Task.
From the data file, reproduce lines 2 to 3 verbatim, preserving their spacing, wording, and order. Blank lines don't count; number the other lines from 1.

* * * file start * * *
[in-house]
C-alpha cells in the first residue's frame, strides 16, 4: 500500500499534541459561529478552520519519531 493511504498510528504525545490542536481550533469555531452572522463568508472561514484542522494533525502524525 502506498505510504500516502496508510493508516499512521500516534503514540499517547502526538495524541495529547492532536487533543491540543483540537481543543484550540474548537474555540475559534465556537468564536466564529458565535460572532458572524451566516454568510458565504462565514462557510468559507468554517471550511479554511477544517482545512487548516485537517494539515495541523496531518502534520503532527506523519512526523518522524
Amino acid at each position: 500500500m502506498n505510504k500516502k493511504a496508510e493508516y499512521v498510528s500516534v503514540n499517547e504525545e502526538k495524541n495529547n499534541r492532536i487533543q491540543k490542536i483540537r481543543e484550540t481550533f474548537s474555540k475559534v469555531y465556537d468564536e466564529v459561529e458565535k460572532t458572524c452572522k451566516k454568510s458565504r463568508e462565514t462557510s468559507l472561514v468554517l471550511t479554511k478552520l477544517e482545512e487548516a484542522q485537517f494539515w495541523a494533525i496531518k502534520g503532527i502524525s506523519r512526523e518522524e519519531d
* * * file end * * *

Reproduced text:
C-alpha cells in the first residue's frame, strides 16, 4: 500500500499534541459561529478552520519519531 493511504498510528504525545490542536481550533469555531452572522463568508472561514484542522494533525502524525 502506498505510504500516502496508510493508516499512521500516534503514540499517547502526538495524541495529547492532536487533543491540543483540537481543543484550540474548537474555540475559534465556537468564536466564529458565535460572532458572524451566516454568510458565504462565514462557510468559507468554517471550511479554511477544517482545512487548516485537517494539515495541523496531518502534520503532527506523519512526523518522524
Amino acid at each position: 500500500m502506498n505510504k500516502k493511504a496508510e493508516y499512521v498510528s500516534v503514540n499517547e504525545e502526538k495524541n495529547n499534541r492532536i487533543q491540543k490542536i483540537r481543543e484550540t481550533f474548537s474555540k475559534v469555531y465556537d468564536e466564529v459561529e458565535k460572532t458572524c452572522k451566516k454568510s458565504r463568508e462565514t462557510s468559507l472561514v468554517l471550511t479554511k478552520l477544517e482545512e487548516a484542522q485537517f494539515w495541523a494533525i496531518k502534520g503532527i502524525s506523519r512526523e518522524e519519531d